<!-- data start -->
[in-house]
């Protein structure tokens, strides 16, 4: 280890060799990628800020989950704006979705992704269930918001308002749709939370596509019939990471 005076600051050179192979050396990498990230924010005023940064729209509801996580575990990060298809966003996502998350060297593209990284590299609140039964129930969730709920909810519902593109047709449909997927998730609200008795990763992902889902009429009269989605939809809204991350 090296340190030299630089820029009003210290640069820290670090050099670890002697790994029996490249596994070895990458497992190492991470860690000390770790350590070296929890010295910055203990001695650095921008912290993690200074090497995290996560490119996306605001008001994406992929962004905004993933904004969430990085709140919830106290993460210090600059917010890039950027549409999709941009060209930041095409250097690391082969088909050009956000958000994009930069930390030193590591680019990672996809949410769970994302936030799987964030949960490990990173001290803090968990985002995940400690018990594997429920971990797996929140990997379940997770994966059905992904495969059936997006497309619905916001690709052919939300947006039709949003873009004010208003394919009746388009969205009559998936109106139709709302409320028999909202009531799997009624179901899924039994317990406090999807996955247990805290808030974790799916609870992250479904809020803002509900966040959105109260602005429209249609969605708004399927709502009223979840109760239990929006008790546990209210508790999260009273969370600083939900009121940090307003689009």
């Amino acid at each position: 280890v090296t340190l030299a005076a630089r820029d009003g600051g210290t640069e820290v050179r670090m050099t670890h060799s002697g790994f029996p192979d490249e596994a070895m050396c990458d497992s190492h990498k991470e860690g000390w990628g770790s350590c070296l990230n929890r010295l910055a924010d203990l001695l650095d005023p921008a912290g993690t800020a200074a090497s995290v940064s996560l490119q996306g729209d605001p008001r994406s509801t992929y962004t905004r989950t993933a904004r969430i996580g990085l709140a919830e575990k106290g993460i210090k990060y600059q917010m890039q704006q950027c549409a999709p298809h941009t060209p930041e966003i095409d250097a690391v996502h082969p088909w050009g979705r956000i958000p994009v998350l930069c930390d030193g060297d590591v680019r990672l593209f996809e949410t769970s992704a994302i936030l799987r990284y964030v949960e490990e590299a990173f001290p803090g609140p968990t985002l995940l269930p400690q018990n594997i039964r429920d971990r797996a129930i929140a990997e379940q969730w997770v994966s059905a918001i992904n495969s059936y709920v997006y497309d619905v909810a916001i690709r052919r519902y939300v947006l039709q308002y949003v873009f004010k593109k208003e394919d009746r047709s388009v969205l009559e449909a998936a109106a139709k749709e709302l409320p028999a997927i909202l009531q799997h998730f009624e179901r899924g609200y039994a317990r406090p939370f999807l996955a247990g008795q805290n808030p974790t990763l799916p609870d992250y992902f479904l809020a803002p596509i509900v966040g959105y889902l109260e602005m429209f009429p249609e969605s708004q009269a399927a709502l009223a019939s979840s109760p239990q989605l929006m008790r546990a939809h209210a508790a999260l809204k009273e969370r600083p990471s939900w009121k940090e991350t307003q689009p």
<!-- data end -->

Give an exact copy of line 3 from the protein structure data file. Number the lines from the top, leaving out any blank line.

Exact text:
């Amino acid at each position: 280890v090296t340190l030299a005076a630089r820029d009003g600051g210290t640069e820290v050179r670090m050099t670890h060799s002697g790994f029996p192979d490249e596994a070895m050396c990458d497992s190492h990498k991470e860690g000390w990628g770790s350590c070296l990230n929890r010295l910055a924010d203990l001695l650095d005023p921008a912290g993690t800020a200074a090497s995290v940064s996560l490119q996306g729209d605001p008001r994406s509801t992929y962004t905004r989950t993933a904004r969430i996580g990085l709140a919830e575990k106290g993460i210090k990060y600059q917010m890039q704006q950027c549409a999709p298809h941009t060209p930041e966003i095409d250097a690391v996502h082969p088909w050009g979705r956000i958000p994009v998350l930069c930390d030193g060297d590591v680019r990672l593209f996809e949410t769970s992704a994302i936030l799987r990284y964030v949960e490990e590299a990173f001290p803090g609140p968990t985002l995940l269930p400690q018990n594997i039964r429920d971990r797996a129930i929140a990997e379940q969730w997770v994966s059905a918001i992904n495969s059936y709920v997006y497309d619905v909810a916001i690709r052919r519902y939300v947006l039709q308002y949003v873009f004010k593109k208003e394919d009746r047709s388009v969205l009559e449909a998936a109106a139709k749709e709302l409320p028999a997927i909202l009531q799997h998730f009624e179901r899924g609200y039994a317990r406090p939370f999807l996955a247990g008795q805290n808030p974790t990763l799916p609870d992250y992902f479904l809020a803002p596509i509900v966040g959105y889902l109260e602005m429209f009429p249609e969605s708004q009269a399927a709502l009223a019939s979840s109760p239990q989605l929006m008790r546990a939809h209210a508790a999260l809204k009273e969370r600083p990471s939900w009121k940090e991350t307003q689009p």